ShowMax, the video on Demand (VOD) service owned by Africa’s media giant Naspers (which also owns DStv’s parent MultiChoice) has announced that it is launching its service in Europe starting with Poland.
The service will be branded as ShowMax and will use the current ShowMax platform together with Polish language apps.
This extends ShowMax’s reach to a totally new region (it launched in 36 new countries, including Zimbabwe, in 2016) and also positions it as a multi-continental VOD service which is betting heavily on the prospect of increased coverage through geographic expansion.
ShowMax Poland will be headed by Maciej Sojka, a former Google executive who ran YouTube partnerships for Central and Eastern Europe, the Middle East and Africa.
To ensure that ShowMax makes a dent in Poland, it will be focusing on shows relevant to the country. According to ShowMax, the content has been tailored specifically for Poland with a strong focus on local TV shows and movies.
The ShowMax team has highlighted how Poland has an active TV and film production industry which ShowMax has tapped into through exclusive rights to popular local shows and the most sought after movies. there also plans for acquiring more original productions.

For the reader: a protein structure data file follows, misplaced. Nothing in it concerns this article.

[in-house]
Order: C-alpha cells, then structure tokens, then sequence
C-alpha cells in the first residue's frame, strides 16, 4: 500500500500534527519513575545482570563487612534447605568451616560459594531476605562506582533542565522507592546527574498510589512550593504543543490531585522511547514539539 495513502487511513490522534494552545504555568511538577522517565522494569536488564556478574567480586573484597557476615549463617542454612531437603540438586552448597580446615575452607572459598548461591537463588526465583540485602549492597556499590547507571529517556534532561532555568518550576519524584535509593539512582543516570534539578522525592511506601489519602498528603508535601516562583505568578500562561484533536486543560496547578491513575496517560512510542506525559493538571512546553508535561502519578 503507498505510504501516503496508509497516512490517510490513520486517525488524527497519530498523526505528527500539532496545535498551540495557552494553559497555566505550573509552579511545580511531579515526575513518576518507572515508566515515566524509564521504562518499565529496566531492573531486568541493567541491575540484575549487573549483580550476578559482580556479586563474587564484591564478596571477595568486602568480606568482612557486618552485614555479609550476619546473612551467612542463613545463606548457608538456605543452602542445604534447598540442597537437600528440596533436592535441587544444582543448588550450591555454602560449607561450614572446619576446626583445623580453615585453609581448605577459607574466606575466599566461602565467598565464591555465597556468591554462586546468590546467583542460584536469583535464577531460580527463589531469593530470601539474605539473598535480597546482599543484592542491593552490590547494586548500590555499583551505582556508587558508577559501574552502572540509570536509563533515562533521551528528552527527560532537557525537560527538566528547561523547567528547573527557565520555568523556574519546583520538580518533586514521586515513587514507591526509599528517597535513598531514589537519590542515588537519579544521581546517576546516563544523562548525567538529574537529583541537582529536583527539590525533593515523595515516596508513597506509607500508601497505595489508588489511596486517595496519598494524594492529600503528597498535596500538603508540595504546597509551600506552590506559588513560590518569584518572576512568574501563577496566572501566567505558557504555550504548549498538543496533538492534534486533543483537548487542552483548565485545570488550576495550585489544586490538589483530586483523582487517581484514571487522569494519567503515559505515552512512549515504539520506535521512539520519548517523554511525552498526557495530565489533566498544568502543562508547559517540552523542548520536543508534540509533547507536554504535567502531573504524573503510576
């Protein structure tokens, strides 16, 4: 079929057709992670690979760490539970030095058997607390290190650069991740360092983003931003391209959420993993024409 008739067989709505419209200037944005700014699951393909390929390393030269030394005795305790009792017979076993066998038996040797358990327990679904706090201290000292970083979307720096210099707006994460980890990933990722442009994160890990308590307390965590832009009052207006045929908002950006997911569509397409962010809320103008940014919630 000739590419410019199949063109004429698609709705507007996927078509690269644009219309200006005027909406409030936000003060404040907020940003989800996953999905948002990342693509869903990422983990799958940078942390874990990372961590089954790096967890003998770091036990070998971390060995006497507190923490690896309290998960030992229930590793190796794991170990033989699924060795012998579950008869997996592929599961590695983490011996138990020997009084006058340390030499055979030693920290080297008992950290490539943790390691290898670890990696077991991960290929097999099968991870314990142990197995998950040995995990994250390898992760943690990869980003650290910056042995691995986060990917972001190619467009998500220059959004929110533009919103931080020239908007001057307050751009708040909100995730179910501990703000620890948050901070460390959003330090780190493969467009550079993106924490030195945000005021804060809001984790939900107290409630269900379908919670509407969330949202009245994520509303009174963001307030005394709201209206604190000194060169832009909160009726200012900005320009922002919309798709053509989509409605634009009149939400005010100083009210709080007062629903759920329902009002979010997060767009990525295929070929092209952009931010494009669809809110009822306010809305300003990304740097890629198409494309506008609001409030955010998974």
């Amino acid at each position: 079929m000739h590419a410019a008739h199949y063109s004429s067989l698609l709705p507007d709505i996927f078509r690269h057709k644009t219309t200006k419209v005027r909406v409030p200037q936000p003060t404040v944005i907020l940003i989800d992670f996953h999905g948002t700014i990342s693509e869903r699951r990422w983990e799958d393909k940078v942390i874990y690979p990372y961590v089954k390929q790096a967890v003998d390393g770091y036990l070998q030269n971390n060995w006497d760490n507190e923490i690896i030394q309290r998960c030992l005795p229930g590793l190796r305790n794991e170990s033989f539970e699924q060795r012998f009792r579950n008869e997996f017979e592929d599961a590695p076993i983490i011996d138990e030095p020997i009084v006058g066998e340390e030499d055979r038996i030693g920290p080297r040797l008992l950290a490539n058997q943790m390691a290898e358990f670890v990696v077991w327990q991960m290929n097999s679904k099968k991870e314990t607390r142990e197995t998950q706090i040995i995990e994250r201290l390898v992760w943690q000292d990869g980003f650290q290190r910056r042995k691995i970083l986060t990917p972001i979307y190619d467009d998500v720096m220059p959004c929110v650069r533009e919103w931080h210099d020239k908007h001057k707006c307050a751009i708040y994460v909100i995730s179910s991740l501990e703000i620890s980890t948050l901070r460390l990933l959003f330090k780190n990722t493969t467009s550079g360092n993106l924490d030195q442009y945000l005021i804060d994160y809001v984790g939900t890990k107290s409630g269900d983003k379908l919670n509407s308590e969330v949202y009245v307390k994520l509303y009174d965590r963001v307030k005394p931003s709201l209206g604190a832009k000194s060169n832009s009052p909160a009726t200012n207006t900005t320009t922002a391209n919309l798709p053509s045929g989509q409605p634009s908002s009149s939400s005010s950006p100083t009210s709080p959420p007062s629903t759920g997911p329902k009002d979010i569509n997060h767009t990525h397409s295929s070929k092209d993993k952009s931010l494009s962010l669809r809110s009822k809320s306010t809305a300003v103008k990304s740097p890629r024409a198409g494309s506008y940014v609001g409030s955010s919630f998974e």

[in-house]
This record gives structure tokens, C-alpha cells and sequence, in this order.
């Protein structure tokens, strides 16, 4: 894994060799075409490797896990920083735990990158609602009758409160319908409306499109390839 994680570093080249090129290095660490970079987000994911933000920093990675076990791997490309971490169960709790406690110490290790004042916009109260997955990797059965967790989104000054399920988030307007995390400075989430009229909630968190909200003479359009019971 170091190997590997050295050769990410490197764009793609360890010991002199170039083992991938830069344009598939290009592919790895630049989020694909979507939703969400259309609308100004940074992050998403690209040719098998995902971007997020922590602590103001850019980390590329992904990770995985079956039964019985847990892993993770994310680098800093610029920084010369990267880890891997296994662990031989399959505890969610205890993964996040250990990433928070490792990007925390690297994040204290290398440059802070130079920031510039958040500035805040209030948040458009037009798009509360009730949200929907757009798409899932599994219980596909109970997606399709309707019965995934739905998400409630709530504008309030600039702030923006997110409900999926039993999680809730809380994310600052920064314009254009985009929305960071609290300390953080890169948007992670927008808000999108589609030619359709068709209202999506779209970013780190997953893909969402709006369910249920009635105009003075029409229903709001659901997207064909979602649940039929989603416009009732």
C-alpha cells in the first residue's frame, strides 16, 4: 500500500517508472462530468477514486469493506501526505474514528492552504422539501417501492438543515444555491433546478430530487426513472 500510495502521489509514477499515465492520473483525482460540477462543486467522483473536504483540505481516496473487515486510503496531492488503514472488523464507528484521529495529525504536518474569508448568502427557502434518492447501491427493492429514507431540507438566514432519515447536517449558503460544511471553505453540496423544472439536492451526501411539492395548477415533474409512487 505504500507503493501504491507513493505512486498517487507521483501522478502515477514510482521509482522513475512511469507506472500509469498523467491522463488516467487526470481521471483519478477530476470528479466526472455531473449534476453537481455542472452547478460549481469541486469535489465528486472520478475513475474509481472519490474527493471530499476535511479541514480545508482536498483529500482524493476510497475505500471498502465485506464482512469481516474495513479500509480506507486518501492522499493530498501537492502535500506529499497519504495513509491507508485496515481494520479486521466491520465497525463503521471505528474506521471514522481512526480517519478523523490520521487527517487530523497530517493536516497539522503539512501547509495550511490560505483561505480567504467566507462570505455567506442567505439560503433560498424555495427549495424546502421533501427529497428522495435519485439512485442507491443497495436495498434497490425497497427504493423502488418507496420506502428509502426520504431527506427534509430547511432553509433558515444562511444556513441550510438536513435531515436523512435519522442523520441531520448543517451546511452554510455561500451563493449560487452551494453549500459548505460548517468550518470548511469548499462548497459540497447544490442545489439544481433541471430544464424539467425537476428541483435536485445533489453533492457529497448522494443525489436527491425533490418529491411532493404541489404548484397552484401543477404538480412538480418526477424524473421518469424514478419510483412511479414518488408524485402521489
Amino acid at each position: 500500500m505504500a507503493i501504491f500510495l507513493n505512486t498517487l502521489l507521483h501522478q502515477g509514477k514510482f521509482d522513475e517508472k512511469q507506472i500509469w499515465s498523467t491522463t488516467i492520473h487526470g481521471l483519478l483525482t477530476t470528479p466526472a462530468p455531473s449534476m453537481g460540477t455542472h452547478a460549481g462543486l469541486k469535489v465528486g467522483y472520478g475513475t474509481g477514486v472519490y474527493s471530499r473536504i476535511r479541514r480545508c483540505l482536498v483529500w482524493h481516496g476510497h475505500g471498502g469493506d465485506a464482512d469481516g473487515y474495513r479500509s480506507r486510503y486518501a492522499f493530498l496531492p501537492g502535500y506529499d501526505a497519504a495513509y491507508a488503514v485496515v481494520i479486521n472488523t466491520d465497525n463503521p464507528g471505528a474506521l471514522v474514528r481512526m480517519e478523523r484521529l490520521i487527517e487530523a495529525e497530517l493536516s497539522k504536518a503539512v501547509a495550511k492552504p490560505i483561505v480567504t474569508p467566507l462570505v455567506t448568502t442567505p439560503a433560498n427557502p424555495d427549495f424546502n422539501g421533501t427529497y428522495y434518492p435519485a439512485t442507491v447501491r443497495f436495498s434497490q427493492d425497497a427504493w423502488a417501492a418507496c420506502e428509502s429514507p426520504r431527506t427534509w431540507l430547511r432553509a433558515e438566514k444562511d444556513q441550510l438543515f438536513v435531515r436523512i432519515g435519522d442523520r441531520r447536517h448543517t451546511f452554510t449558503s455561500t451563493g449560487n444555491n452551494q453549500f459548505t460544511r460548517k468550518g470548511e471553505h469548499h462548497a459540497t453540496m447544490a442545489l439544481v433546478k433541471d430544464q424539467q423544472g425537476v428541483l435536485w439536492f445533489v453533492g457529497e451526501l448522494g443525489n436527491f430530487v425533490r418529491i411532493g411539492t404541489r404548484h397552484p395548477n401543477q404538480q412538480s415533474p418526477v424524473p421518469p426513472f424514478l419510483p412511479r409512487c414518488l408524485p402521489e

So far, all this local content has been distributed through pirate sites that even charge Polish viewers a premium to access it. through its platform, ShowMax is trying to service this market.
For VOD players, especially the ambitious kind like ShowMax, a geographic stretch appears to be a must-have in the growth timeline.
Getting more customers or users has no-brainer benefits and one advantage of internet based services like VOD is the ability to enter new spaces with fewer barriers.
Netflix, arguably the most popular internet TV service led the way in early 2016 when it opened up its service to most of the world.
Other well-heeled contenders like Amazon Prime Video also opened up their platforms to a global audience.
ShowMax, which is markedly smaller than these two appears to be extending its own global presence albeit with a more tentative approach that is focused on local content.